The Warner Archive Collection has quickly established itself as the place to turn for your retro, nostalgic, cartoon fix, and their recent release of Police Academy: The Animated Series (Volume One) only adds to this perception. The series, which ran for two seasons between 1988 and 1989, was the product of Ruby-Spears Productions, the same company that brought you the original Space Ghost; Scooby-Doo, Where Are You!; and Alvin and the Chipmunks. I suppose it’s also worth noting that the series was adapted from the then popular Police Academy film franchise. However, it only needs to be noted because it seems that every single person I know below the age of 24 has never even heard of Police Academy, which makes one feel old, doesn’t it?
As delightful as it was to take this trip back in time to the television viewing of my youth, Police Academy: The Animated Series has not aged well at all. Unlike my reaction to Warner Archive’s recent release of The Snorks, this series did not surprise me with a fresh take on conventional narratives or a sharp visual aesthetic for that matter. Indeed, Police Academy‘s formulaic structure and narratives tire quickly, and the visual presentation is often downright unpleasant. To this end, each episode introduces a (typically new) criminal threat that officer Carey Mahoney and his crew must neutralize, while their nemesis Capt. Harris attempts to get them expelled from the force. They succeed, Harris looks like an idiot, and they do it all again the next time around only with different criminals and different unfunny jokes.
That said, the unusually large number of characters at the heart of each story (namely, the nine officers carried over from the films) and the resultant necessity to move quickly from one image to another prevent the episodes from ever being truly dull. Plus, the music is an absolute riot, with a theme song performed by the 80’s hip hop trio, The Fat Boys, who also, as it happens, recorded the theme to Nightmare on Elm Street 4: The Dream Master the very same year. So it’s not like it’s a complete washout by any means.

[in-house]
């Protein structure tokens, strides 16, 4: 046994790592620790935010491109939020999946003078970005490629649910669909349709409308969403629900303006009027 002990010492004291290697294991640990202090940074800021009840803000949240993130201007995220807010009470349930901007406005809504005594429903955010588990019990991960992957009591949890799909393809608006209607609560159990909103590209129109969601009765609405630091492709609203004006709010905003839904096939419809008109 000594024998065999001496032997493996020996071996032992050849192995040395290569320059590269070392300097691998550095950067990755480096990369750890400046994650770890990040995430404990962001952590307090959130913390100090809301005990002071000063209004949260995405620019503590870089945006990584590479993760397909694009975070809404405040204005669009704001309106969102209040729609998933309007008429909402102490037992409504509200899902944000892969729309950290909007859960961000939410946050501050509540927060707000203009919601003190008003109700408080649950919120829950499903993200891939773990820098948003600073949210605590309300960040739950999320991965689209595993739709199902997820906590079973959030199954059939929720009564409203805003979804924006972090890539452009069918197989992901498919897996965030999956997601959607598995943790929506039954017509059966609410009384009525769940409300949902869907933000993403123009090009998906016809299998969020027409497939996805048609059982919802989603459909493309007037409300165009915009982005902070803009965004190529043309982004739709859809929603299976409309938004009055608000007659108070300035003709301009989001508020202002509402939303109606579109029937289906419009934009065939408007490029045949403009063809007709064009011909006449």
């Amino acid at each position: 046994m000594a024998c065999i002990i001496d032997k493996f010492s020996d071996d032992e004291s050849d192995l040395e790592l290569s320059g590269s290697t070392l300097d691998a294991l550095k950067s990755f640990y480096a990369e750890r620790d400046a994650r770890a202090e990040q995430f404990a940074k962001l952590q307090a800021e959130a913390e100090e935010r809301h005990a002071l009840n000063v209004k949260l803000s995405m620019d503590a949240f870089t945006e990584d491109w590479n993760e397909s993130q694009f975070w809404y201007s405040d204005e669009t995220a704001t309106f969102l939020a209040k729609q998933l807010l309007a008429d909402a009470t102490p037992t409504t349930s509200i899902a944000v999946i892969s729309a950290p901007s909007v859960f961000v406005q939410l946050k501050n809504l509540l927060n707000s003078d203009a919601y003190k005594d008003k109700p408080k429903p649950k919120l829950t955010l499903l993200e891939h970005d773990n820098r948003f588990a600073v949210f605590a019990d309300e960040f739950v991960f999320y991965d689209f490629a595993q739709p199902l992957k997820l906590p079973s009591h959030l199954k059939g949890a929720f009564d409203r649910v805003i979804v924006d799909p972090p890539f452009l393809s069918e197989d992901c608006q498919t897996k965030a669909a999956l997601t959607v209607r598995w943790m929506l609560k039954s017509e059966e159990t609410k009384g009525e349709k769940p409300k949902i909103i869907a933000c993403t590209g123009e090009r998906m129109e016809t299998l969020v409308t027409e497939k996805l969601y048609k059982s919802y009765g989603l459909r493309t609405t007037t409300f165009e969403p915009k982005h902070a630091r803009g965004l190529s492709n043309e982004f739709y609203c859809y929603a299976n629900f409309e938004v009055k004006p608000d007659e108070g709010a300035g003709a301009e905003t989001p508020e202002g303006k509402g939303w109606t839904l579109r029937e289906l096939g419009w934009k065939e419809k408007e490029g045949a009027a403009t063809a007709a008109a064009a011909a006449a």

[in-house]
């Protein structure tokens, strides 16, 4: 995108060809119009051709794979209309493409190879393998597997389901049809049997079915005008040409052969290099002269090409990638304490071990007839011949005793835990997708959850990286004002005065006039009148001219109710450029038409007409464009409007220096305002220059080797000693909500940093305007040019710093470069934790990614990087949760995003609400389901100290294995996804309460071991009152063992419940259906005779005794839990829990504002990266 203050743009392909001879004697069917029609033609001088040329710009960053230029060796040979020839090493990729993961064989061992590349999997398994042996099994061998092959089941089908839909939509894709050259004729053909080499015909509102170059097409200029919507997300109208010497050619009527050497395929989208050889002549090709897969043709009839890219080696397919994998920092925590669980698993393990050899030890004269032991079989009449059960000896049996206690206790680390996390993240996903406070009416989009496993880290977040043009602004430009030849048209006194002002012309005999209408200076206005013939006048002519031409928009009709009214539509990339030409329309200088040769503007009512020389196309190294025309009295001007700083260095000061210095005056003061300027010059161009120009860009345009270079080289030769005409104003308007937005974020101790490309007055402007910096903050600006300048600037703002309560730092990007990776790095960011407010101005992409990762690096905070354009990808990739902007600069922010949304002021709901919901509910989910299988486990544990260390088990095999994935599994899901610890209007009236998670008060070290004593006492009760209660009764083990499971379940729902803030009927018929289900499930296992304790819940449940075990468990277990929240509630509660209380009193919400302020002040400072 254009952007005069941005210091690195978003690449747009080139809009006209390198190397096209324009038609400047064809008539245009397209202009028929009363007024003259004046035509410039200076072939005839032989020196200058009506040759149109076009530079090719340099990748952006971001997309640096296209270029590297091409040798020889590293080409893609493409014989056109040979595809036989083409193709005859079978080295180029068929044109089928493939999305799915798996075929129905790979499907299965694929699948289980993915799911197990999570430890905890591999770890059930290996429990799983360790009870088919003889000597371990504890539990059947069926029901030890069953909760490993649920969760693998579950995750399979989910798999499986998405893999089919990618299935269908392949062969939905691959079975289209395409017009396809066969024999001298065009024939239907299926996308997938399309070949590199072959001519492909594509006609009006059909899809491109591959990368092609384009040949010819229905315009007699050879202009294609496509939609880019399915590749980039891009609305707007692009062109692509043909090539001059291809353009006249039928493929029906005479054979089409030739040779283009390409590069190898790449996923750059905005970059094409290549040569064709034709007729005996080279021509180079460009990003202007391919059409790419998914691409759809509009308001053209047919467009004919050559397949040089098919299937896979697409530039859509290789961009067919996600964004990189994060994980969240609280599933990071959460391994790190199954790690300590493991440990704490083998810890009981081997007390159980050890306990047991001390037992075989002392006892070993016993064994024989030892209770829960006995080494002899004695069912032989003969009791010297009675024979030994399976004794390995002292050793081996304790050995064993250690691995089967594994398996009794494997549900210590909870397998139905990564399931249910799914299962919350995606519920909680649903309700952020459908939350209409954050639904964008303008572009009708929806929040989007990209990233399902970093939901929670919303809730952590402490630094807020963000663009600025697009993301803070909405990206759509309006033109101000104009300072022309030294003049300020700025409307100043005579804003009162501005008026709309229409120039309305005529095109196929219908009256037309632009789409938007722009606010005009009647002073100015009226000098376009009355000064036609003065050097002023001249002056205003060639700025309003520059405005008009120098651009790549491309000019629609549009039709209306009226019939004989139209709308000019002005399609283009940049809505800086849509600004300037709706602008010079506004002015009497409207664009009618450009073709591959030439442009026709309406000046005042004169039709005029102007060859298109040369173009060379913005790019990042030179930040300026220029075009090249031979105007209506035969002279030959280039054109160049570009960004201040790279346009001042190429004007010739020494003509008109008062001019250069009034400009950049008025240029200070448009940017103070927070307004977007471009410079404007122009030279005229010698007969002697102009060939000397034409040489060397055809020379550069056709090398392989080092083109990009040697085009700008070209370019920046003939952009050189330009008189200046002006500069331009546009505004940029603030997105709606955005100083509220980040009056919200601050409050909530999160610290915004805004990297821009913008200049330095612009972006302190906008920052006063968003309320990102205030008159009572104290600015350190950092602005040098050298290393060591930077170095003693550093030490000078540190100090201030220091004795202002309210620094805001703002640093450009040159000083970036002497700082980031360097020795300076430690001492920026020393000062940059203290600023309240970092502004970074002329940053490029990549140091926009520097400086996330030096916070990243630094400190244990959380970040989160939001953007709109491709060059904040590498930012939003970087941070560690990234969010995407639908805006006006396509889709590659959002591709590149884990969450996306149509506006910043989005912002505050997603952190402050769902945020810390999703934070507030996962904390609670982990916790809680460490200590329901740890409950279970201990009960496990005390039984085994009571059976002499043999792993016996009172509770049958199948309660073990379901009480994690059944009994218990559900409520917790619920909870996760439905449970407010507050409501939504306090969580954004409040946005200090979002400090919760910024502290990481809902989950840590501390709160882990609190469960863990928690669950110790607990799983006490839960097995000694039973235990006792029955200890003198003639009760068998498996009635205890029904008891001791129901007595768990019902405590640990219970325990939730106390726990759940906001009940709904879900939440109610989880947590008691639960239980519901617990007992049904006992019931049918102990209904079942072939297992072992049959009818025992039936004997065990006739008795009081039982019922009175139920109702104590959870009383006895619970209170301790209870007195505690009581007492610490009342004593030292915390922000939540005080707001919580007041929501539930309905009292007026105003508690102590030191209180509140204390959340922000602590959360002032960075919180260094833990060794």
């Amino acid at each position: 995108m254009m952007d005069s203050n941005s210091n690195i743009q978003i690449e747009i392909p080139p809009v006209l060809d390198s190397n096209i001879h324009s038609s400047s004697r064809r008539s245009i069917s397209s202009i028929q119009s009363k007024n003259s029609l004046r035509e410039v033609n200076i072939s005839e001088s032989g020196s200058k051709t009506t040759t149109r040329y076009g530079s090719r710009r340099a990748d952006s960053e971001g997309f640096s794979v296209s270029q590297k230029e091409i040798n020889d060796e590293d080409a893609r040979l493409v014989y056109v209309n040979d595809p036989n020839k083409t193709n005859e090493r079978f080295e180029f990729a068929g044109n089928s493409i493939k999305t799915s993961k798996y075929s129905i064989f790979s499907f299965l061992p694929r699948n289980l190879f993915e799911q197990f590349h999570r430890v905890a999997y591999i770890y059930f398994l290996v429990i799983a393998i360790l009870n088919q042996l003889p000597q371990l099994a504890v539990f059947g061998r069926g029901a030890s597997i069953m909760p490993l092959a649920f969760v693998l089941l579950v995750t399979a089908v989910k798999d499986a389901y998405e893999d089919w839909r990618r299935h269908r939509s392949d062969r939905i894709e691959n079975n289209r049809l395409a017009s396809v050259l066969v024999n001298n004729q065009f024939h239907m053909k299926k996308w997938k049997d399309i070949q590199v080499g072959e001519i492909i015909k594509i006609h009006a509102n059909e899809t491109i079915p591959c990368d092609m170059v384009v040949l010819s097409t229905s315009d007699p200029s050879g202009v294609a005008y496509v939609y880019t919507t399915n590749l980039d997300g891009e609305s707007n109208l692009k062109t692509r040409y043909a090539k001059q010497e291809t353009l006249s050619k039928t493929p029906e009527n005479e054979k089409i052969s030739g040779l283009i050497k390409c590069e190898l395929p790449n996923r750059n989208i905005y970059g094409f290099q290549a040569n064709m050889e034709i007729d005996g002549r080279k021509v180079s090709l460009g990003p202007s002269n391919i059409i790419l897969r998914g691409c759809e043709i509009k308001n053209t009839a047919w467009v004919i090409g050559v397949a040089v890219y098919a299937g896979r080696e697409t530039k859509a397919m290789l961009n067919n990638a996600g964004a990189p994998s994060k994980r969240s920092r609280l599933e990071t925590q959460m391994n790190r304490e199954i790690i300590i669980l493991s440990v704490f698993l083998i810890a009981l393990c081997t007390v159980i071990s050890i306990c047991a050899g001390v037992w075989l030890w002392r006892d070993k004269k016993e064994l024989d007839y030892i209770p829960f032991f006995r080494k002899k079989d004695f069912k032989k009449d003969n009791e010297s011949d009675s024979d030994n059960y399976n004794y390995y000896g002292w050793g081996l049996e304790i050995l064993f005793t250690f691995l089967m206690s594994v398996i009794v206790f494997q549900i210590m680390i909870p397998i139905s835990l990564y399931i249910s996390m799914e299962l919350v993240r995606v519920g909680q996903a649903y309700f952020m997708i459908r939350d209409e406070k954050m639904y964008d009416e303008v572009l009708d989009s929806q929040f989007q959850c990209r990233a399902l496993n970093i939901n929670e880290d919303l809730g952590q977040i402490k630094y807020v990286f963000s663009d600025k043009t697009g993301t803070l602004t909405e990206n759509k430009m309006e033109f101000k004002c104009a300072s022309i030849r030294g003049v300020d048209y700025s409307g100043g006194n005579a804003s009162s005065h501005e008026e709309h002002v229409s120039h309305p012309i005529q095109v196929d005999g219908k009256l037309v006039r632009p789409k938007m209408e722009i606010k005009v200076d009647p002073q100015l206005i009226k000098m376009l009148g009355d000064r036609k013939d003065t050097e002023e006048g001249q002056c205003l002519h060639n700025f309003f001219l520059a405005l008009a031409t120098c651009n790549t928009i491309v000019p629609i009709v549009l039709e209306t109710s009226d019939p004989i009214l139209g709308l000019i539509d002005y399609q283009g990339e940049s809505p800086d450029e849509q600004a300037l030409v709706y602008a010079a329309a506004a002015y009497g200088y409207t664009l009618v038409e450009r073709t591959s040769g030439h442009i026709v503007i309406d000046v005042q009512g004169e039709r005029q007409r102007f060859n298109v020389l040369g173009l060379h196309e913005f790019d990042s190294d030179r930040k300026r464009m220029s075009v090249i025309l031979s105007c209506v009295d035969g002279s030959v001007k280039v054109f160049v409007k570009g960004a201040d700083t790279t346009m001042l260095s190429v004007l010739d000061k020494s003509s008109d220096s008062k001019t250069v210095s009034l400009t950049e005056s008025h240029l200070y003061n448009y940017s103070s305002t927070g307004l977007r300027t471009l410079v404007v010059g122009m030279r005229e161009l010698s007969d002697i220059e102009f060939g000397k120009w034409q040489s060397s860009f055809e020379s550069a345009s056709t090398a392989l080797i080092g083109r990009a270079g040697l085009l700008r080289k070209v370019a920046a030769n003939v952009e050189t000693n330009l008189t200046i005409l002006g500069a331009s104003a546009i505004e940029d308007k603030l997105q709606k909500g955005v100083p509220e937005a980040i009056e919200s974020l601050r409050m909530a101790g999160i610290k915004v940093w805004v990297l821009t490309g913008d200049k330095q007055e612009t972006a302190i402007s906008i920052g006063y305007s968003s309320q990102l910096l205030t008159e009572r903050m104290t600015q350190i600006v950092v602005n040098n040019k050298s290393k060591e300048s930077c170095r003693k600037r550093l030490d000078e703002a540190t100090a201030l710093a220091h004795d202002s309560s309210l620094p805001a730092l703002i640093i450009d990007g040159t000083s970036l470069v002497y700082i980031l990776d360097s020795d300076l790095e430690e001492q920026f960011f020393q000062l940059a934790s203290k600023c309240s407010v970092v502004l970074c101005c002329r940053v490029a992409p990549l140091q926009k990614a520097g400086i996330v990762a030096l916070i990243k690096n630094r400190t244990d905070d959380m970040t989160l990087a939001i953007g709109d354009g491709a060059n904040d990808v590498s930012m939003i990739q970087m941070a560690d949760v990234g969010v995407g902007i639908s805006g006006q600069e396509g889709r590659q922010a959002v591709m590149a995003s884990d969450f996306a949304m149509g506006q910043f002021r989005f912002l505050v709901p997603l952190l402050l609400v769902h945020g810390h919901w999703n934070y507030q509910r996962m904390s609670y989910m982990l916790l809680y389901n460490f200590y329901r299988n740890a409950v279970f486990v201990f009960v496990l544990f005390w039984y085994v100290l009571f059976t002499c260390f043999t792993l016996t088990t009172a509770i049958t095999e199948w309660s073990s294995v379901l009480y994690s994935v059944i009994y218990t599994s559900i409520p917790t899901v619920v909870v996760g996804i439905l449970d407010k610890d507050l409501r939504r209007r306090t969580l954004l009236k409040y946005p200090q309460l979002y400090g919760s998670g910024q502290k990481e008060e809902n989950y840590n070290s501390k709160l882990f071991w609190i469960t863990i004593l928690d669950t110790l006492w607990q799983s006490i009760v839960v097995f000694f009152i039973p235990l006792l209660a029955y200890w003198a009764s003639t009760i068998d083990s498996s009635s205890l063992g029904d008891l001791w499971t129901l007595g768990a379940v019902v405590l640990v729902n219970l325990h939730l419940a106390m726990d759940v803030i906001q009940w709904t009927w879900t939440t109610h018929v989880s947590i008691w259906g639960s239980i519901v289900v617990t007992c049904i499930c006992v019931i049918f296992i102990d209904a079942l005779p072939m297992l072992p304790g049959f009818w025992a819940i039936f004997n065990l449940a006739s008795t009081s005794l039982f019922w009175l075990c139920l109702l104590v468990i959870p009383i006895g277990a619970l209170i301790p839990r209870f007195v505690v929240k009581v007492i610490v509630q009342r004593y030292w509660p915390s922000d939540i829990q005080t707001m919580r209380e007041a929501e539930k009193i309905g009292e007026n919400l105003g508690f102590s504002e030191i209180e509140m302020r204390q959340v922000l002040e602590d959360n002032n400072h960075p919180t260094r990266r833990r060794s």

Moreover, kids still like it! My one-year-old son came toddling in any time I started an episode so he could dance to The Fat Boys and point out the doggies in the title sequence. (Speaking of “doggies,” that reminds me that I’ve so far neglected to mention the Police Academy K-9 Corps, which is unique to the series but pretty blatantly aimed at generating interest in action figures. Therefore, I really don’t feel obligated to discuss the dogs’ minor role in the series here.)
Each episode concludes with a Public Service Announcement (PSA) relating one safety type or another to its child viewers in the way that so many animated series of its era did. It’s interesting that series such as this, or more popularly, G.I. Joe, portrayed themselves as socially responsible through their employment of PSAs, when the primary function of most, if not all, of the era’s animated series was to promote a line of related action figures. This tension is perhaps nowhere more apparent than in Police Academy, though, in which the primary narrative of each episode offers virtually nothing to its viewers by way of substantive, meaningful programming. Instead, its writers were content to offer the most superficial, run-of-the-mill cartoon hijinks imaginable. The juxtaposition of these flat narratives with each episode’s intentionally thought-provoking PSA then seems highly anachronistic.
Volume One of Warner Archive’s Police Academy: The Animated Series contains 30 of the series’ 65 episodes on 3 MOD DVDs, which, I might add, spills into the second season by four episodes.